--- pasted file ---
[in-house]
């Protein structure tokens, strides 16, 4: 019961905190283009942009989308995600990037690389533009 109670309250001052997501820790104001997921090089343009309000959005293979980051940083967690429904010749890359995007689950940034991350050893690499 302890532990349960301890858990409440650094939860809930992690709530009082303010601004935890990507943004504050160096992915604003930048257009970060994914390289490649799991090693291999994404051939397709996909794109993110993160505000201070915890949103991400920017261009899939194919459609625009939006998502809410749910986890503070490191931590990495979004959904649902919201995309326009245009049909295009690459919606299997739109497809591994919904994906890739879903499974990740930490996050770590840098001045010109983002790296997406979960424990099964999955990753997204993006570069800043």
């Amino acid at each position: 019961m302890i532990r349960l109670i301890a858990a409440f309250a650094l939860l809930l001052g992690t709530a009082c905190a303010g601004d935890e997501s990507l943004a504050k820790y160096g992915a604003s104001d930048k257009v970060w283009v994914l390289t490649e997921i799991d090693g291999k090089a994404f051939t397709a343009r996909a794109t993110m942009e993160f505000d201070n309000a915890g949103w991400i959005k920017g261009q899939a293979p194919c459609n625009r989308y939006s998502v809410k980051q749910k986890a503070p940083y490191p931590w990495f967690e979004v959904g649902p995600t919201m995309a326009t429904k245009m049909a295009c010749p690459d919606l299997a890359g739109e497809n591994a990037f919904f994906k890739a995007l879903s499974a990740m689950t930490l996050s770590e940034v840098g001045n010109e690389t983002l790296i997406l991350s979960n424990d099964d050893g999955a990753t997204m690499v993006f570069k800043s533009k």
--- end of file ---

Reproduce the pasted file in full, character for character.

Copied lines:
[in-house]
């Protein structure tokens, strides 16, 4: 019961905190283009942009989308995600990037690389533009 109670309250001052997501820790104001997921090089343009309000959005293979980051940083967690429904010749890359995007689950940034991350050893690499 302890532990349960301890858990409440650094939860809930992690709530009082303010601004935890990507943004504050160096992915604003930048257009970060994914390289490649799991090693291999994404051939397709996909794109993110993160505000201070915890949103991400920017261009899939194919459609625009939006998502809410749910986890503070490191931590990495979004959904649902919201995309326009245009049909295009690459919606299997739109497809591994919904994906890739879903499974990740930490996050770590840098001045010109983002790296997406979960424990099964999955990753997204993006570069800043």
């Amino acid at each position: 019961m302890i532990r349960l109670i301890a858990a409440f309250a650094l939860l809930l001052g992690t709530a009082c905190a303010g601004d935890e997501s990507l943004a504050k820790y160096g992915a604003s104001d930048k257009v970060w283009v994914l390289t490649e997921i799991d090693g291999k090089a994404f051939t397709a343009r996909a794109t993110m942009e993160f505000d201070n309000a915890g949103w991400i959005k920017g261009q899939a293979p194919c459609n625009r989308y939006s998502v809410k980051q749910k986890a503070p940083y490191p931590w990495f967690e979004v959904g649902p995600t919201m995309a326009t429904k245009m049909a295009c010749p690459d919606l299997a890359g739109e497809n591994a990037f919904f994906k890739a995007l879903s499974a990740m689950t930490l996050s770590e940034v840098g001045n010109e690389t983002l790296i997406l991350s979960n424990d099964d050893g999955a990753t997204m690499v993006f570069k800043s533009k």